We roll on, wrapped in the smell of hula-hoops. Mum (second generation) conspires with Kirsty (third) over what to buy Gran (first, on the next seat with Bruce and Mum2) for her birthday. Georgia breaks another crayon.
Viaducts are fantastic
And cranes are cool
But sheeps make me queasy
With their trails of greasy wool.
At Stockport, I swap the family for a Chinese guy reading a paper about Multiple Sclerosis and another guy with huge brown eyes reading The Mirror, war stories only. It makes a peaceful change from most of the half-term crowd. Funny, people tell me that it always rains in Manchester, but every time I'm here, the sun shines.
One thing I wasn't expecting from my sisters was their casual contempt of all things North of London. We knocked against the Norfolk coast at Cromer, where Granddad had spent his final years. Farm-traffic delayed, tired and panicked from crazy-lorry drivers, we steamed into our meeting place. Just time for hugs, tears, and a ritual exchange of, "It's grim up North" before the funeral. The trick is to keep moving, and we did and got through without incident or accident. Still, it was a hell of a journey, in both directions, and countryside makes me twitch. Bizarrely, we were both actually glad to see the North Circular. It didn't last.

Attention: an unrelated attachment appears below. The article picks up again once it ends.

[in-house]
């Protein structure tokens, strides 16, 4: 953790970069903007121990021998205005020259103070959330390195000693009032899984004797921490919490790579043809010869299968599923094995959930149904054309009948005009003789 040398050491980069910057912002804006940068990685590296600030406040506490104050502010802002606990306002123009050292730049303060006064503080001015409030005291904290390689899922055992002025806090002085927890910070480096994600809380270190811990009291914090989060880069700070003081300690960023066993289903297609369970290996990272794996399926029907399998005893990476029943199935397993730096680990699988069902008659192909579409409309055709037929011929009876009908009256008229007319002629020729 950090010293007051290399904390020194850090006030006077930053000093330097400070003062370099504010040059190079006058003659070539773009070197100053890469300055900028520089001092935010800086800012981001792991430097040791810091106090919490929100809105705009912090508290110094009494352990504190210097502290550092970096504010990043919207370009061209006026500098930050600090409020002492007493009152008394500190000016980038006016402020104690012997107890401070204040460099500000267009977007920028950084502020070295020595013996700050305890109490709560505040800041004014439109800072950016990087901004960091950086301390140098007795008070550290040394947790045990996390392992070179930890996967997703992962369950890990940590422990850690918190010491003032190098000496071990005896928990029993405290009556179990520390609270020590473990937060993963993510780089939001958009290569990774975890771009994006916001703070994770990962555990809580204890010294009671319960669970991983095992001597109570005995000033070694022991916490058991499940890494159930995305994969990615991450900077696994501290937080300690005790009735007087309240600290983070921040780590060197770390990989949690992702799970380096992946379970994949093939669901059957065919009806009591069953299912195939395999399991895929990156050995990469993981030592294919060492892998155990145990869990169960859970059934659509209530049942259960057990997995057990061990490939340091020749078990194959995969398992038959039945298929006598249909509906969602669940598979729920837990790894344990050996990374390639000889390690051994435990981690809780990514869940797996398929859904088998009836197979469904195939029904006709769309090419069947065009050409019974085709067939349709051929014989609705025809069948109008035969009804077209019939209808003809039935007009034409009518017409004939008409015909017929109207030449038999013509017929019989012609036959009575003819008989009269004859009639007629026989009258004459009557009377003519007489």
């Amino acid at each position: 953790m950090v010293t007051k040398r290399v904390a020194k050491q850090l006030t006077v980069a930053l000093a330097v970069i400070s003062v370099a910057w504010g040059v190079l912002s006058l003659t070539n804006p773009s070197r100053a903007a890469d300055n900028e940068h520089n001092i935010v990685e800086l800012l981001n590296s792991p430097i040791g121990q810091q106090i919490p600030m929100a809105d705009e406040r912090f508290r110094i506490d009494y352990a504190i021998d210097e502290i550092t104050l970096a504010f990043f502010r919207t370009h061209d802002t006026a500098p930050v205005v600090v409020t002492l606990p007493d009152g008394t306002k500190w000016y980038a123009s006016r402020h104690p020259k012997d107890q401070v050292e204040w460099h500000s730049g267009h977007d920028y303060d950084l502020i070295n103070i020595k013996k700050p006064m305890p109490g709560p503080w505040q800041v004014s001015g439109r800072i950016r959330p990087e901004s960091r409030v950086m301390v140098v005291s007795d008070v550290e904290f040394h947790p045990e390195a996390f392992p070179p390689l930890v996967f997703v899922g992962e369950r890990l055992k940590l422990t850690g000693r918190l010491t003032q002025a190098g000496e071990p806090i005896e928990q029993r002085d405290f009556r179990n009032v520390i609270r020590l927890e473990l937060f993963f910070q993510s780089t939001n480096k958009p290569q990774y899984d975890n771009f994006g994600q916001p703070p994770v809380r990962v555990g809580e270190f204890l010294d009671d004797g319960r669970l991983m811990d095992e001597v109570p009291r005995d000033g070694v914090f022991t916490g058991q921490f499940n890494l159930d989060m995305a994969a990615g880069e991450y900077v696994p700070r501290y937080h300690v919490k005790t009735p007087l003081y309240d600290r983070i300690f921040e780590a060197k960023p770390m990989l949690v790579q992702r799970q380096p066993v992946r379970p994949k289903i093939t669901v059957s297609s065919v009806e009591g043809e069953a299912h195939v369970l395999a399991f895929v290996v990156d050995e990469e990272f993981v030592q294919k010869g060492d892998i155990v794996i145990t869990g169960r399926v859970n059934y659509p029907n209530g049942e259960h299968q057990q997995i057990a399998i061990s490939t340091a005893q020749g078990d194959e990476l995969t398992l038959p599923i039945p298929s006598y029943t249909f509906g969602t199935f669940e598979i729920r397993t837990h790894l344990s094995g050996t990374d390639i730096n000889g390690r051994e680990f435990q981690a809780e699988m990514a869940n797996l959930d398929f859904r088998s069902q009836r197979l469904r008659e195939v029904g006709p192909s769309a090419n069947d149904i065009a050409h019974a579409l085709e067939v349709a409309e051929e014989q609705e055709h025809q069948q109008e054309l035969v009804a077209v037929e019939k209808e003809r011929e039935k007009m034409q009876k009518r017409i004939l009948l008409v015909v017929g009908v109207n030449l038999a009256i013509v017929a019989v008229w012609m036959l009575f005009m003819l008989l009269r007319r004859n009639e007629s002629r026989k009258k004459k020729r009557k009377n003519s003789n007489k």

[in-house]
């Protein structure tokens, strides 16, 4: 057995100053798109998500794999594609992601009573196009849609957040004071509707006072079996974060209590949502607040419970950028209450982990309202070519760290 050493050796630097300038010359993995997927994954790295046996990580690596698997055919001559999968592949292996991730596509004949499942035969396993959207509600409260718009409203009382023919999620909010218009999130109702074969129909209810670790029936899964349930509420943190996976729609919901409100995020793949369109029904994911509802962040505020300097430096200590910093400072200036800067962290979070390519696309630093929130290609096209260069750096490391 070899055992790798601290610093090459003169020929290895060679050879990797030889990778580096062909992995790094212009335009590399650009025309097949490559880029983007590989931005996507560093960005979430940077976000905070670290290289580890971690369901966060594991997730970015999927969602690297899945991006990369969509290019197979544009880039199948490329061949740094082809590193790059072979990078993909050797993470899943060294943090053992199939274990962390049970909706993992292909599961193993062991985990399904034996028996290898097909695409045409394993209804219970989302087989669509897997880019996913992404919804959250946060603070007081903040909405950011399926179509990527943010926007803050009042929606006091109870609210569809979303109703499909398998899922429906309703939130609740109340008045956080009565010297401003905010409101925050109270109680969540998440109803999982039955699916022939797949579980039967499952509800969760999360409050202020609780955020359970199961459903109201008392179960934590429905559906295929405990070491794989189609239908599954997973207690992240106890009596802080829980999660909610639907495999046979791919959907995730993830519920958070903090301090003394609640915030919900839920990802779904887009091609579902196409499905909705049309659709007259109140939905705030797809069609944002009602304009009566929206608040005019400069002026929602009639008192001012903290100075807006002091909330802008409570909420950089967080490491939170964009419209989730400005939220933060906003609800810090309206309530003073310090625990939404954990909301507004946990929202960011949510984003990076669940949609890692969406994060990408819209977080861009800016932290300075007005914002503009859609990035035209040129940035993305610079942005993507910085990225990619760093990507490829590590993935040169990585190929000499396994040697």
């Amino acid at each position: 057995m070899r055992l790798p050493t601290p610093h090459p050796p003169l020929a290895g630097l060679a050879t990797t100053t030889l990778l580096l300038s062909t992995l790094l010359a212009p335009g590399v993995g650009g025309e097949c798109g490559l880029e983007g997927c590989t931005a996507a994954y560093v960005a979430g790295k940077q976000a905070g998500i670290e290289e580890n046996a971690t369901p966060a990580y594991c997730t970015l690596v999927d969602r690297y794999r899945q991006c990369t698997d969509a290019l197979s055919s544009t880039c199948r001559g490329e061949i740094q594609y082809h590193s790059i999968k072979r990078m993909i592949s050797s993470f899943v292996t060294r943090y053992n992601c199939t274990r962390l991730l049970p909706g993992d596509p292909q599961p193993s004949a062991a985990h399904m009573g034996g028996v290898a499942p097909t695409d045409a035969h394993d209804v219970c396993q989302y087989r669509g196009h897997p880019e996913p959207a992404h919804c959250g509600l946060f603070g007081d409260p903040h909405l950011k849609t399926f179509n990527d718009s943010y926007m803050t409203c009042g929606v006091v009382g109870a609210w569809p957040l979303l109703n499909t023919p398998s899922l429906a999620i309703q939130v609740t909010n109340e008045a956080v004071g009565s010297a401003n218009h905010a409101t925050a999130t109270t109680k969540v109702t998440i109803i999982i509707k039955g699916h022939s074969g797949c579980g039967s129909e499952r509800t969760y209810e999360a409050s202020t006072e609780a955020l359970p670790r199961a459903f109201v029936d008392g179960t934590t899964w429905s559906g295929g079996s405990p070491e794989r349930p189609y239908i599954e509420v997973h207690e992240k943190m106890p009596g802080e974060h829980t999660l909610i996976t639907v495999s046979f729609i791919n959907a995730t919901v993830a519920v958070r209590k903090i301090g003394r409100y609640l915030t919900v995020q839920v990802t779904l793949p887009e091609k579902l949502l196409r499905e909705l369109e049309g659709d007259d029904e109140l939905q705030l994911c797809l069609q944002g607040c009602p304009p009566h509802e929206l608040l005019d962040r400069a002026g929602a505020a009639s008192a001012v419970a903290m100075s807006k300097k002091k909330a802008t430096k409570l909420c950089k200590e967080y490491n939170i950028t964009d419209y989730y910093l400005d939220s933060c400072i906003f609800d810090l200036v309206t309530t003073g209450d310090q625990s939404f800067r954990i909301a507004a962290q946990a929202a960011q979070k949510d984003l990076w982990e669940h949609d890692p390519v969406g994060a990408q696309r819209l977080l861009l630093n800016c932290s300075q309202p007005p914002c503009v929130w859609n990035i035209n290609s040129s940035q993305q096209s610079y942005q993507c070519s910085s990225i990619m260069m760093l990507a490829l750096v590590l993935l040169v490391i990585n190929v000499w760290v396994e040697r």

Enough brooding. I pull out my book (Murakami, Norweigan Wood). With luck, I'll just have enough time to finish it. I have luck, almost surreal luck; I finish the last page as we pull into Penrith Station, and I'm on holiday.
The first thing I see (after hugs from Mum and Clive) is a ruined red sandstone castle against a bright autumn-blue and grey sky.
It's cool up North.